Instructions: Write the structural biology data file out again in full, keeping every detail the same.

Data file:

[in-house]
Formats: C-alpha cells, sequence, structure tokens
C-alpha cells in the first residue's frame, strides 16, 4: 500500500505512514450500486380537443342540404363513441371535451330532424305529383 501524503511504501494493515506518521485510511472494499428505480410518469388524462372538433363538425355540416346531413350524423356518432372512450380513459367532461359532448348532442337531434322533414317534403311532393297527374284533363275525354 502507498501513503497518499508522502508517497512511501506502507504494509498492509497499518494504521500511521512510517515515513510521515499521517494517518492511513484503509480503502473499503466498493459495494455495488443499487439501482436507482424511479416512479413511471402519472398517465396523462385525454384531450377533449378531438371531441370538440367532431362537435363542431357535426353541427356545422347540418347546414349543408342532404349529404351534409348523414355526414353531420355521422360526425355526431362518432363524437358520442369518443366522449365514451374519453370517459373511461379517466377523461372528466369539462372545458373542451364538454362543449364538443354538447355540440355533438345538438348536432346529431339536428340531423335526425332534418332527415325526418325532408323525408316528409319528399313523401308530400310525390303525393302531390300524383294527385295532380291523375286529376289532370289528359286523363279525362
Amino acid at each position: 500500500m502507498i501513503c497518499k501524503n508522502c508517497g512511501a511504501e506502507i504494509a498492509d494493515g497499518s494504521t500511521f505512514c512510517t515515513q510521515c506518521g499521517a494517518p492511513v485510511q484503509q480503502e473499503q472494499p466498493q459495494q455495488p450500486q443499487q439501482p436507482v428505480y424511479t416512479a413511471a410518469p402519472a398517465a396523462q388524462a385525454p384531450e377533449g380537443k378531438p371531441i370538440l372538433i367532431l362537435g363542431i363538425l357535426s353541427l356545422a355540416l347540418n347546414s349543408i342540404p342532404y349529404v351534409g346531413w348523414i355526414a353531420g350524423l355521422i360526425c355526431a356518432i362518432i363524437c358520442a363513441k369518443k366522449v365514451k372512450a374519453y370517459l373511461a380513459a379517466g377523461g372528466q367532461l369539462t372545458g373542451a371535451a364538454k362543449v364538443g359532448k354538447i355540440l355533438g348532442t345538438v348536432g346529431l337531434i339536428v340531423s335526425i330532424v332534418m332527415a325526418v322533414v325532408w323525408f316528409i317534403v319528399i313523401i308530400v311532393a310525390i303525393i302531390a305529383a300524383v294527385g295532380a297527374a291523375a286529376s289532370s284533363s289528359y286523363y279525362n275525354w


[in-house]
Formats: C-alpha cells, sequence, structure tokens
C-alpha cells in the first residue's frame, strides 16, 4: 500500500505512514450500486380537443342540404363513441371535451330532424305529383 501524503511504501494493515506518521485510511472494499428505480410518469388524462372538433363538425355540416346531413350524423356518432372512450380513459367532461359532448348532442337531434322533414317534403311532393297527374284533363275525354 502507498501513503497518499508522502508517497512511501506502507504494509498492509497499518494504521500511521512510517515515513510521515499521517494517518492511513484503509480503502473499503466498493459495494455495488443499487439501482436507482424511479416512479413511471402519472398517465396523462385525454384531450377533449378531438371531441370538440367532431362537435363542431357535426353541427356545422347540418347546414349543408342532404349529404351534409348523414355526414353531420355521422360526425355526431362518432363524437358520442369518443366522449365514451374519453370517459373511461379517466377523461372528466369539462372545458373542451364538454362543449364538443354538447355540440355533438345538438348536432346529431339536428340531423335526425332534418332527415325526418325532408323525408316528409319528399313523401308530400310525390303525393302531390300524383294527385295532380291523375286529376289532370289528359286523363279525362
Amino acid at each position: 500500500m502507498i501513503c497518499k501524503n508522502c508517497g512511501a511504501e506502507i504494509a498492509d494493515g497499518s494504521t500511521f505512514c512510517t515515513q510521515c506518521g499521517a494517518p492511513v485510511q484503509q480503502e473499503q472494499p466498493q459495494q455495488p450500486q443499487q439501482p436507482v428505480y424511479t416512479a413511471a410518469p402519472a398517465a396523462q388524462a385525454p384531450e377533449g380537443k378531438p371531441i370538440l372538433i367532431l362537435g363542431i363538425l357535426s353541427l356545422a355540416l347540418n347546414s349543408i342540404p342532404y349529404v351534409g346531413w348523414i355526414a353531420g350524423l355521422i360526425c355526431a356518432i362518432i363524437c358520442a363513441k369518443k366522449v365514451k372512450a374519453y370517459l373511461a380513459a379517466g377523461g372528466q367532461l369539462t372545458g373542451a371535451a364538454k362543449v364538443g359532448k354538447i355540440l355533438g348532442t345538438v348536432g346529431l337531434i339536428v340531423s335526425i330532424v332534418m332527415a325526418v322533414v325532408w323525408f316528409i317534403v319528399i313523401i308530400v311532393a310525390i303525393i302531390a305529383a300524383v294527385g295532380a297527374a291523375a286529376s289532370s284533363s289528359y286523363y279525362n275525354w